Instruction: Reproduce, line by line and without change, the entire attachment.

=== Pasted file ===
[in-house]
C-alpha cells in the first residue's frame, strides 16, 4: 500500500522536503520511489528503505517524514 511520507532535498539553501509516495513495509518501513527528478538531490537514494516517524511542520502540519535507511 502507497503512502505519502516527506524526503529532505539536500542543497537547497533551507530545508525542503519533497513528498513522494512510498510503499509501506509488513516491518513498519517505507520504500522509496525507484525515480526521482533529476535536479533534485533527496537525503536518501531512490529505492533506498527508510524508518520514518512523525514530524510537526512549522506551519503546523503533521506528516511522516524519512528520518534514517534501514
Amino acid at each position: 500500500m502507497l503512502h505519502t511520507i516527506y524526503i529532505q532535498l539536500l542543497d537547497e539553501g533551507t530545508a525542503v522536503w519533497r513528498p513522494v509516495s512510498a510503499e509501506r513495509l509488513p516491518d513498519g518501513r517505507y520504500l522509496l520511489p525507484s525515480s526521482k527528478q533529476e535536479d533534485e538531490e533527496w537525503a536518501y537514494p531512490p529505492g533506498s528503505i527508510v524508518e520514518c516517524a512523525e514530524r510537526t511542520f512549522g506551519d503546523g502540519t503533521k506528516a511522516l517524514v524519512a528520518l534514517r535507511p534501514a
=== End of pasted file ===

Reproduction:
[in-house]
C-alpha cells in the first residue's frame, strides 16, 4: 500500500522536503520511489528503505517524514 511520507532535498539553501509516495513495509518501513527528478538531490537514494516517524511542520502540519535507511 502507497503512502505519502516527506524526503529532505539536500542543497537547497533551507530545508525542503519533497513528498513522494512510498510503499509501506509488513516491518513498519517505507520504500522509496525507484525515480526521482533529476535536479533534485533527496537525503536518501531512490529505492533506498527508510524508518520514518512523525514530524510537526512549522506551519503546523503533521506528516511522516524519512528520518534514517534501514
Amino acid at each position: 500500500m502507497l503512502h505519502t511520507i516527506y524526503i529532505q532535498l539536500l542543497d537547497e539553501g533551507t530545508a525542503v522536503w519533497r513528498p513522494v509516495s512510498a510503499e509501506r513495509l509488513p516491518d513498519g518501513r517505507y520504500l522509496l520511489p525507484s525515480s526521482k527528478q533529476e535536479d533534485e538531490e533527496w537525503a536518501y537514494p531512490p529505492g533506498s528503505i527508510v524508518e520514518c516517524a512523525e514530524r510537526t511542520f512549522g506551519d503546523g502540519t503533521k506528516a511522516l517524514v524519512a528520518l534514517r535507511p534501514a